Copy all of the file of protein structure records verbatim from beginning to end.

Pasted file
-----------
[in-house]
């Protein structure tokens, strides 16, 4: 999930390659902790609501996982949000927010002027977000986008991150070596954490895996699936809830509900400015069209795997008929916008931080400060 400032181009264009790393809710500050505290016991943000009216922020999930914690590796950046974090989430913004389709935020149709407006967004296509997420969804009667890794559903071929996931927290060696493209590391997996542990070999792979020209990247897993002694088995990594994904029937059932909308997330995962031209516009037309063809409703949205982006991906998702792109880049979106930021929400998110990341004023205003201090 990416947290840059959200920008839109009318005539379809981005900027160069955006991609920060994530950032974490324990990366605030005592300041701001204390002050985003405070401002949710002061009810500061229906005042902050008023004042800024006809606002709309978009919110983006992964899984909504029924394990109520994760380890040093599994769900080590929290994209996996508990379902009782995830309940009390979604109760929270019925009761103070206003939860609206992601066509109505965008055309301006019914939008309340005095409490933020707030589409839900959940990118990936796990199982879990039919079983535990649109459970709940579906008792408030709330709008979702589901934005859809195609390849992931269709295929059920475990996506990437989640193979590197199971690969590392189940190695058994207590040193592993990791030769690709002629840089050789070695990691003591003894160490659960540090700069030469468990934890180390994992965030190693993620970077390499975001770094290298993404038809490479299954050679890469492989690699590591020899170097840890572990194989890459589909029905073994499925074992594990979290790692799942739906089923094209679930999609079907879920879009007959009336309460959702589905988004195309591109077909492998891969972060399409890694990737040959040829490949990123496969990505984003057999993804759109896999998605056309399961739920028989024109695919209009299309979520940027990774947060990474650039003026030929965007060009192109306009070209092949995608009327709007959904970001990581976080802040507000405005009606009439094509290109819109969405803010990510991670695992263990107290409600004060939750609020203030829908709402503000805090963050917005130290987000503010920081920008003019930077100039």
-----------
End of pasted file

[in-house]
């Protein structure tokens, strides 16, 4: 999930390659902790609501996982949000927010002027977000986008991150070596954490895996699936809830509900400015069209795997008929916008931080400060 400032181009264009790393809710500050505290016991943000009216922020999930914690590796950046974090989430913004389709935020149709407006967004296509997420969804009667890794559903071929996931927290060696493209590391997996542990070999792979020209990247897993002694088995990594994904029937059932909308997330995962031209516009037309063809409703949205982006991906998702792109880049979106930021929400998110990341004023205003201090 990416947290840059959200920008839109009318005539379809981005900027160069955006991609920060994530950032974490324990990366605030005592300041701001204390002050985003405070401002949710002061009810500061229906005042902050008023004042800024006809606002709309978009919110983006992964899984909504029924394990109520994760380890040093599994769900080590929290994209996996508990379902009782995830309940009390979604109760929270019925009761103070206003939860609206992601066509109505965008055309301006019914939008309340005095409490933020707030589409839900959940990118990936796990199982879990039919079983535990649109459970709940579906008792408030709330709008979702589901934005859809195609390849992931269709295929059920475990996506990437989640193979590197199971690969590392189940190695058994207590040193592993990791030769690709002629840089050789070695990691003591003894160490659960540090700069030469468990934890180390994992965030190693993620970077390499975001770094290298993404038809490479299954050679890469492989690699590591020899170097840890572990194989890459589909029905073994499925074992594990979290790692799942739906089923094209679930999609079907879920879009007959009336309460959702589905988004195309591109077909492998891969972060399409890694990737040959040829490949990123496969990505984003057999993804759109896999998605056309399961739920028989024109695919209009299309979520940027990774947060990474650039003026030929965007060009192109306009070209092949995608009327709007959904970001990581976080802040507000405005009606009439094509290109819109969405803010990510991670695992263990107290409600004060939750609020203030829908709402503000805090963050917005130290987000503010920081920008003019930077100039």